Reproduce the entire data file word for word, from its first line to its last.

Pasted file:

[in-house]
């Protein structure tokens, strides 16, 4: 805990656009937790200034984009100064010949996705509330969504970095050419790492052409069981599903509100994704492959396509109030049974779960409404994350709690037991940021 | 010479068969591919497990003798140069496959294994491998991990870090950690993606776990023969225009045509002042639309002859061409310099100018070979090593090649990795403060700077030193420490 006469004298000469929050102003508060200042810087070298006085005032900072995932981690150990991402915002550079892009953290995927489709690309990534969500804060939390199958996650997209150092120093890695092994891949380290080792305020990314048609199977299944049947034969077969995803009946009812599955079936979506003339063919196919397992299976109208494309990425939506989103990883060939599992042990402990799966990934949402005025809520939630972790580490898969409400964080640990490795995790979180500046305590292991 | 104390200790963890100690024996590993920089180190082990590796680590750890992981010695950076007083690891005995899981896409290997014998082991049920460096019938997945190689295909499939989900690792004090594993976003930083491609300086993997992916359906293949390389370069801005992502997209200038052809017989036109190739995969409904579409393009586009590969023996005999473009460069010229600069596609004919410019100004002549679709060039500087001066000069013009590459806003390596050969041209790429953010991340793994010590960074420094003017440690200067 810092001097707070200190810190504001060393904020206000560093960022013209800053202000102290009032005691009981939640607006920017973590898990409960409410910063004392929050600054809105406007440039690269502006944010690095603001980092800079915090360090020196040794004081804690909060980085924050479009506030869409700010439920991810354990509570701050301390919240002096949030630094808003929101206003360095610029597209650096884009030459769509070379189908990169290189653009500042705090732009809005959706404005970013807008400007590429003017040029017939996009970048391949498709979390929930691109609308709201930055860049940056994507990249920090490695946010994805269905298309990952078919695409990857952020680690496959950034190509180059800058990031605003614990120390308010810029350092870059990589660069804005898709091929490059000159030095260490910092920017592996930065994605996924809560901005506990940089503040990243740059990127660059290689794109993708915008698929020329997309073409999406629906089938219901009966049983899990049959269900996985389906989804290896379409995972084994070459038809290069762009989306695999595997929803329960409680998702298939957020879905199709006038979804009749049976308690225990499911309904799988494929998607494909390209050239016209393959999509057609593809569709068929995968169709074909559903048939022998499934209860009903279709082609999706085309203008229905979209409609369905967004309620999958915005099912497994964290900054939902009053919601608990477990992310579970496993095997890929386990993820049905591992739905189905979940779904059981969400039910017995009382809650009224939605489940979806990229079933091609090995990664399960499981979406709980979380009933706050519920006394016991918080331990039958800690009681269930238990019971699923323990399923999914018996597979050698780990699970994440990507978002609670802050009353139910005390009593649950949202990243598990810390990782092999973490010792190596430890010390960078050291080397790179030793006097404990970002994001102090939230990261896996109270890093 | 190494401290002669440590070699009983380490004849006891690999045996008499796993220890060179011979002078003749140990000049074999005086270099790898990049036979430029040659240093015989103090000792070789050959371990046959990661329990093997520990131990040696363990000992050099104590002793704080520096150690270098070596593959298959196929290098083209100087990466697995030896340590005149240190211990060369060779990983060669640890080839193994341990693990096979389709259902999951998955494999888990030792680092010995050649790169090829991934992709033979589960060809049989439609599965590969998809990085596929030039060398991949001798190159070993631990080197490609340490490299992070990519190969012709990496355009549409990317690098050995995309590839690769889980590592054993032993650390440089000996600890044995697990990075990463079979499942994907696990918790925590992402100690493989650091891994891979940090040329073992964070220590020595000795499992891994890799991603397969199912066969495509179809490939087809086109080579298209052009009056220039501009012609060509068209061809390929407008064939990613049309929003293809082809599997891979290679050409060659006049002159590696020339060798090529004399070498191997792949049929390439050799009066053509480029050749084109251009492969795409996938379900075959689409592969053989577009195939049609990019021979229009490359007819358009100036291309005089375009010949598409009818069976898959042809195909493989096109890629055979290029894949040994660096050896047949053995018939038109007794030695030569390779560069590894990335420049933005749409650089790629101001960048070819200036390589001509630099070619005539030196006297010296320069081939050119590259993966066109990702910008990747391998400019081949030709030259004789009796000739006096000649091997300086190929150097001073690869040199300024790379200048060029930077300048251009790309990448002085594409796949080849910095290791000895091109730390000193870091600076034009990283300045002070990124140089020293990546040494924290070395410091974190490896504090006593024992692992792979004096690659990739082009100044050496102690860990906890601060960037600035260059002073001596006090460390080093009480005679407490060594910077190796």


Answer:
[in-house]
């Protein structure tokens, strides 16, 4: 805990656009937790200034984009100064010949996705509330969504970095050419790492052409069981599903509100994704492959396509109030049974779960409404994350709690037991940021 | 010479068969591919497990003798140069496959294994491998991990870090950690993606776990023969225009045509002042639309002859061409310099100018070979090593090649990795403060700077030193420490 006469004298000469929050102003508060200042810087070298006085005032900072995932981690150990991402915002550079892009953290995927489709690309990534969500804060939390199958996650997209150092120093890695092994891949380290080792305020990314048609199977299944049947034969077969995803009946009812599955079936979506003339063919196919397992299976109208494309990425939506989103990883060939599992042990402990799966990934949402005025809520939630972790580490898969409400964080640990490795995790979180500046305590292991 | 104390200790963890100690024996590993920089180190082990590796680590750890992981010695950076007083690891005995899981896409290997014998082991049920460096019938997945190689295909499939989900690792004090594993976003930083491609300086993997992916359906293949390389370069801005992502997209200038052809017989036109190739995969409904579409393009586009590969023996005999473009460069010229600069596609004919410019100004002549679709060039500087001066000069013009590459806003390596050969041209790429953010991340793994010590960074420094003017440690200067 810092001097707070200190810190504001060393904020206000560093960022013209800053202000102290009032005691009981939640607006920017973590898990409960409410910063004392929050600054809105406007440039690269502006944010690095603001980092800079915090360090020196040794004081804690909060980085924050479009506030869409700010439920991810354990509570701050301390919240002096949030630094808003929101206003360095610029597209650096884009030459769509070379189908990169290189653009500042705090732009809005959706404005970013807008400007590429003017040029017939996009970048391949498709979390929930691109609308709201930055860049940056994507990249920090490695946010994805269905298309990952078919695409990857952020680690496959950034190509180059800058990031605003614990120390308010810029350092870059990589660069804005898709091929490059000159030095260490910092920017592996930065994605996924809560901005506990940089503040990243740059990127660059290689794109993708915008698929020329997309073409999406629906089938219901009966049983899990049959269900996985389906989804290896379409995972084994070459038809290069762009989306695999595997929803329960409680998702298939957020879905199709006038979804009749049976308690225990499911309904799988494929998607494909390209050239016209393959999509057609593809569709068929995968169709074909559903048939022998499934209860009903279709082609999706085309203008229905979209409609369905967004309620999958915005099912497994964290900054939902009053919601608990477990992310579970496993095997890929386990993820049905591992739905189905979940779904059981969400039910017995009382809650009224939605489940979806990229079933091609090995990664399960499981979406709980979380009933706050519920006394016991918080331990039958800690009681269930238990019971699923323990399923999914018996597979050698780990699970994440990507978002609670802050009353139910005390009593649950949202990243598990810390990782092999973490010792190596430890010390960078050291080397790179030793006097404990970002994001102090939230990261896996109270890093 | 190494401290002669440590070699009983380490004849006891690999045996008499796993220890060179011979002078003749140990000049074999005086270099790898990049036979430029040659240093015989103090000792070789050959371990046959990661329990093997520990131990040696363990000992050099104590002793704080520096150690270098070596593959298959196929290098083209100087990466697995030896340590005149240190211990060369060779990983060669640890080839193994341990693990096979389709259902999951998955494999888990030792680092010995050649790169090829991934992709033979589960060809049989439609599965590969998809990085596929030039060398991949001798190159070993631990080197490609340490490299992070990519190969012709990496355009549409990317690098050995995309590839690769889980590592054993032993650390440089000996600890044995697990990075990463079979499942994907696990918790925590992402100690493989650091891994891979940090040329073992964070220590020595000795499992891994890799991603397969199912066969495509179809490939087809086109080579298209052009009056220039501009012609060509068209061809390929407008064939990613049309929003293809082809599997891979290679050409060659006049002159590696020339060798090529004399070498191997792949049929390439050799009066053509480029050749084109251009492969795409996938379900075959689409592969053989577009195939049609990019021979229009490359007819358009100036291309005089375009010949598409009818069976898959042809195909493989096109890629055979290029894949040994660096050896047949053995018939038109007794030695030569390779560069590894990335420049933005749409650089790629101001960048070819200036390589001509630099070619005539030196006297010296320069081939050119590259993966066109990702910008990747391998400019081949030709030259004789009796000739006096000649091997300086190929150097001073690869040199300024790379200048060029930077300048251009790309990448002085594409796949080849910095290791000895091109730390000193870091600076034009990283300045002070990124140089020293990546040494924290070395410091974190490896504090006593024992692992792979004096690659990739082009100044050496102690860990906890601060960037600035260059002073001596006090460390080093009480005679407490060594910077190796």